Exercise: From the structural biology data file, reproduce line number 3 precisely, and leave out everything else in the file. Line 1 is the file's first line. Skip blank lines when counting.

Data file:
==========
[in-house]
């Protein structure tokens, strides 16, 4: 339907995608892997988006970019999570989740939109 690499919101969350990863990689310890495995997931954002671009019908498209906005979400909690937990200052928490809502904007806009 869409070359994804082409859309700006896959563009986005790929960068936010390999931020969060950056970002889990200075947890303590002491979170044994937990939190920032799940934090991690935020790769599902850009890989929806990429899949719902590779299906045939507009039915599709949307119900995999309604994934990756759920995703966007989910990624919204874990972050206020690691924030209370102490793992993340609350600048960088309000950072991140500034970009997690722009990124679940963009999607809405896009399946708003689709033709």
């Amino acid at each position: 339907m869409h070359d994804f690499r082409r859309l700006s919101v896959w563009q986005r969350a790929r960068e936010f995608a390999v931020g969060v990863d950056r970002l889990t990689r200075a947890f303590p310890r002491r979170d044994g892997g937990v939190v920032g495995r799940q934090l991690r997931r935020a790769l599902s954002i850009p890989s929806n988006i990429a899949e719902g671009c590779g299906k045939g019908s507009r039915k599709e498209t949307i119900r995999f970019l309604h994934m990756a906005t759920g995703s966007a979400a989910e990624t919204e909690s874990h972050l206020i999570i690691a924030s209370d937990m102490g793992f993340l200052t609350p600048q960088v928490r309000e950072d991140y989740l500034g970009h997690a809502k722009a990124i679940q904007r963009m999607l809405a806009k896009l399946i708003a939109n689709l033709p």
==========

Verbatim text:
């Amino acid at each position: 339907m869409h070359d994804f690499r082409r859309l700006s919101v896959w563009q986005r969350a790929r960068e936010f995608a390999v931020g969060v990863d950056r970002l889990t990689r200075a947890f303590p310890r002491r979170d044994g892997g937990v939190v920032g495995r799940q934090l991690r997931r935020a790769l599902s954002i850009p890989s929806n988006i990429a899949e719902g671009c590779g299906k045939g019908s507009r039915k599709e498209t949307i119900r995999f970019l309604h994934m990756a906005t759920g995703s966007a979400a989910e990624t919204e909690s874990h972050l206020i999570i690691a924030s209370d937990m102490g793992f993340l200052t609350p600048q960088v928490r309000e950072d991140y989740l500034g970009h997690a809502k722009a990124i679940q904007r963009m999607l809405a806009k896009l399946i708003a939109n689709l033709p």